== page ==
June 2005 Archives

Jim Mason recently asked me to participate in a show he was putting together at The Shipyard, the artist space he founded in Berkeley. The show was of work suspended from cables, as part of a larger punk show called "How to Destroy the Universe, Part 4," put on by Mobilization Records. The Shipyard collective is producing some of the best and craziest technology art work around (while being totally off the grid, powered entirely by WWII-era generators running on biodiesel--so Berkeley, in that Whole Earth Catalog way), so it was an honor to be invited to show something there.

I've been thinking about a project based on bass shaker technology for several years and decided that now would be a good time to make it. Bass shakers and sound transducers (such as those made by Clark and Feonic's small SoundBug) are a nifty technology that resonates sound through surfaces they're attached to, rather than through soundwaves. I used bass shakers to make a small piece at Burning Man about 5 years ago (which I think maybe 5 people experienced before my amplifier blew) and enjoyed working with them.

As an aging raver, bass is close to my heart. Bass, as a visceral sensation of something that's normally perceived only aurally, has been fascinating for me since I first felt sound through my breastbone, and removing everything but the feeling of bass vibration seems like a pure distillation of that experience. For this piece, I decided to try and bottle that sensation, while simultaneously exploring my interests in casemod and lowrider technology. I also wanted to do something about loneliness, since hanging on a wire seems like the literal expression of being emotionally exposed.

Thus, Bass Ghost.


The ghost is based on a wooden frame of 2x2 pine and Home Depot metal corners:

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Inside is an Aura Bass Shaker Pro and a Bazooka ELA150.1 subwoofer amplifier, powered by a Demon 480 watt power supply. Sound is supplied by a Rio Cali MP3 player playing Bing Crosby singing "The Star Spangled Banner" in 1939, pitch shifted to subsonic levels, and some bells:

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The outside is made of 1/8" plywood, painted with white interior paint.

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Here's how it looked installed:

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And here's what the show looked like:

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Thanks again to Jim, to Tim and Patricia for loaning me their garage and tools, to Liz for helping me think through the thing and for encouraging me to finish it, and to the Department of Homeland Security, for the careful repacking of it after their examination at the airport. [And, I almost forgot, to Tod for the last minute power supply telephone tech support!]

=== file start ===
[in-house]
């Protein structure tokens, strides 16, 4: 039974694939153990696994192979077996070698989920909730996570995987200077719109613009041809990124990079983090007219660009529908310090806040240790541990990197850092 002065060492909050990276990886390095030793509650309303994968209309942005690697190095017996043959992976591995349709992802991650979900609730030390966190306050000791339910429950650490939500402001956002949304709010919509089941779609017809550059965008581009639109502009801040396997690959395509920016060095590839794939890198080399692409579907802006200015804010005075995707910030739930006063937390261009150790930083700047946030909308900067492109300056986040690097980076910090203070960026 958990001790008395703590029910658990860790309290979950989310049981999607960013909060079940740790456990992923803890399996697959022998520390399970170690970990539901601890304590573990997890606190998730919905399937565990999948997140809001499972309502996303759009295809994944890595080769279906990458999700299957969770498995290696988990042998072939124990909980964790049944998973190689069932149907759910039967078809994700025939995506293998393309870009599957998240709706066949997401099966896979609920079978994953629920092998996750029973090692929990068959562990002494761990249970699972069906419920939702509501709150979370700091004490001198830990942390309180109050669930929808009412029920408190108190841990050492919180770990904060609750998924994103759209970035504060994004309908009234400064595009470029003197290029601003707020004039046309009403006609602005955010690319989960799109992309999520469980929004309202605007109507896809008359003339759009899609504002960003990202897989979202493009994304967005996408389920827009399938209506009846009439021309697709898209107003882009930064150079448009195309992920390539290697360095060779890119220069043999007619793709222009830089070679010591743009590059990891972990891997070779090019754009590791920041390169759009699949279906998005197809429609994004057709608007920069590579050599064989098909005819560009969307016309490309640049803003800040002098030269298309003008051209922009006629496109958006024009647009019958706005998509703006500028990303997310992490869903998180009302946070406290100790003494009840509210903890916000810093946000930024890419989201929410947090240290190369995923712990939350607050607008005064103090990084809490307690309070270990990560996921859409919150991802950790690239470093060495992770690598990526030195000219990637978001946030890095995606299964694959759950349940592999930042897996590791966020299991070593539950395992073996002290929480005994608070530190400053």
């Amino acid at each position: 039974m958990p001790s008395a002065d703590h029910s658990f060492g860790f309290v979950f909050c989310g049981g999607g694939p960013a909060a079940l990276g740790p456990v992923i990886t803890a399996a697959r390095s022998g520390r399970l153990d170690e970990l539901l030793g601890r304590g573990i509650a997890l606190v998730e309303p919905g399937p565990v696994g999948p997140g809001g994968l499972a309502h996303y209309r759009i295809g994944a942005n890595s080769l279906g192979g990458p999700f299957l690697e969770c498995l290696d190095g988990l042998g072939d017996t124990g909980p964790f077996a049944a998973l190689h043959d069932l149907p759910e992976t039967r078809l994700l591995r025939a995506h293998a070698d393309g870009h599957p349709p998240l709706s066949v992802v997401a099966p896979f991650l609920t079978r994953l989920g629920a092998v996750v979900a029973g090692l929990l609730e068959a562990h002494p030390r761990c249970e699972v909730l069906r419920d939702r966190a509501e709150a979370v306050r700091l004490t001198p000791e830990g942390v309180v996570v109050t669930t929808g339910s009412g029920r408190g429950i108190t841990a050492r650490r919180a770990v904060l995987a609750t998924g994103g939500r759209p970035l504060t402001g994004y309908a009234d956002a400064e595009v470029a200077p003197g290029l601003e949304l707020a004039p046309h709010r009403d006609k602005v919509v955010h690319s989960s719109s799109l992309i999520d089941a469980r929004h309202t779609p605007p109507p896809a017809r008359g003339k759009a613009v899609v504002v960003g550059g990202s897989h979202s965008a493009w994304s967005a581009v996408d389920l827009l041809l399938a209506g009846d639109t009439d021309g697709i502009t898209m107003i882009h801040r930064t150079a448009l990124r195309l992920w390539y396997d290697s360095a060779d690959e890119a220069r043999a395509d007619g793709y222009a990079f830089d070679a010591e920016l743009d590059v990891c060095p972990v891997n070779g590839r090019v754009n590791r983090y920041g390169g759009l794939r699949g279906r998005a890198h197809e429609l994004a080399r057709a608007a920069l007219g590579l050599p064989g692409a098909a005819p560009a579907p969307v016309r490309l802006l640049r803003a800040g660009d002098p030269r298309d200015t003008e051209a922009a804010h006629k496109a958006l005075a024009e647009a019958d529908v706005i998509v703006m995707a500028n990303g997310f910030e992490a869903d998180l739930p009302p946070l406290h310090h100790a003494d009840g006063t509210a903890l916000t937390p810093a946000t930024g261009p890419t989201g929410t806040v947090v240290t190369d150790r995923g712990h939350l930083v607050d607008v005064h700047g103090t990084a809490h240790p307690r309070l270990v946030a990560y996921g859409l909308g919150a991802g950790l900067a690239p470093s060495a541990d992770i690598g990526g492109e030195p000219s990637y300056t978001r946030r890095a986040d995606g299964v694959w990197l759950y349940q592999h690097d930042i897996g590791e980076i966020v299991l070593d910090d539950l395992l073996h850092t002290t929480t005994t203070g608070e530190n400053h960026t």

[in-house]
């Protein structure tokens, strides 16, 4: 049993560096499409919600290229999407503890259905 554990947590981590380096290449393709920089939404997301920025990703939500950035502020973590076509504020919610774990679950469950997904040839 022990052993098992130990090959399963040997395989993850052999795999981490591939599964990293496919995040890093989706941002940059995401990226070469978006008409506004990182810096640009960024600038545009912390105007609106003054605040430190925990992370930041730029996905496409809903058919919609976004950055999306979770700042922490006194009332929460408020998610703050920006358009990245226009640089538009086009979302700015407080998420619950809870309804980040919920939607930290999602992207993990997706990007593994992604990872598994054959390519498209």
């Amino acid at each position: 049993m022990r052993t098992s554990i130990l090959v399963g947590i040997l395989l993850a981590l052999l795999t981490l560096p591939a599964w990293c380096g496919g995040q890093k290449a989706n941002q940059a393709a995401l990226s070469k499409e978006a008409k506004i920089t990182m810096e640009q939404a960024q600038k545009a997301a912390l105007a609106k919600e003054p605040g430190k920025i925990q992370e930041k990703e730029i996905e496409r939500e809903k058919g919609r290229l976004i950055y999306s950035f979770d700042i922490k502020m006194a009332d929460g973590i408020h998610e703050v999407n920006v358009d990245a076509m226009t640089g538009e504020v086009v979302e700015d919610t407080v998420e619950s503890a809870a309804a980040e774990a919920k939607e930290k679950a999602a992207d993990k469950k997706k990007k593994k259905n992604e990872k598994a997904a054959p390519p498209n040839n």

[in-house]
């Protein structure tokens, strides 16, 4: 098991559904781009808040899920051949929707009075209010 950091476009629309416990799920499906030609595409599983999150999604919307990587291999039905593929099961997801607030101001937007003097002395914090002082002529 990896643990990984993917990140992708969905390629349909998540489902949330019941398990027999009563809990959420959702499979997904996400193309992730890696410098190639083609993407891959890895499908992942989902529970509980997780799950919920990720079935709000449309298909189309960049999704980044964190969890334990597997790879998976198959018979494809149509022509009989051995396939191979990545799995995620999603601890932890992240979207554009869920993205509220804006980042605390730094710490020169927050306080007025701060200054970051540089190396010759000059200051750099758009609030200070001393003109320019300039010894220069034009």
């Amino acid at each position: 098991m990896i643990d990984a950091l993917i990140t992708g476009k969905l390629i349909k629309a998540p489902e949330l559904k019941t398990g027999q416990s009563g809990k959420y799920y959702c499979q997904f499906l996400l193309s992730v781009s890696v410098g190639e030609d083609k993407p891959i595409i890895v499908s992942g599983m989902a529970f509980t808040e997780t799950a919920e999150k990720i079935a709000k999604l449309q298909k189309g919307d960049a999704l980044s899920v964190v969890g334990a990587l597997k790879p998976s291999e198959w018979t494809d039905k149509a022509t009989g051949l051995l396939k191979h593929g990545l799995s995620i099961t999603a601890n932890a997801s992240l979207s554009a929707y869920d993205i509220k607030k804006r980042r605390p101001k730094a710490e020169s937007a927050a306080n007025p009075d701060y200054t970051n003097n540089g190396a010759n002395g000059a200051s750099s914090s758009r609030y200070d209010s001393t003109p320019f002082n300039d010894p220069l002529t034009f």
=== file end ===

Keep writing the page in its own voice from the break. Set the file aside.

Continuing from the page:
Matty Sallin, a former Interaction Design Ivrea student, and Greg Trefry have made a lamp that helps you visualize your pulse:

An ornamental lamp that detects and "echos" your own heartbeat in realtime. Just place your hands on either side of the lamp base and wait 6~10 seconds for it to detect your pulse, then watch as it throbs to match your heartbeat.

A nice visual design. I find it strangely reminiscent of the judge character from Pink Floyd's The Wall or a nun's hat thing, but that's just me and it is heart-shaped, which is what I think they were going for.

Lighting seems to be a common entrypoint into the augmented furniture world right now, which makes sense: there's nothing that has to move, it IS ambient display, and it's been established (by Ingo Maurer in high design, and Pottery Barn for a more traditional audience) that it can come in many forms and still be acceptable to a large audience (not so with the sofa, for example).

I'm always pleased to see people using smart home technology for something other than making a really killer, expensive simulation of the local $9 movie theater. The Gator Tech Smart House for seniors is a new construction house that's

designed to assist older persons in maximizing independence and maintaining a high quality of life. To this end we are innovating Pervasive Computing technology to create a supportive and assistive environment for the elderly and the disabled.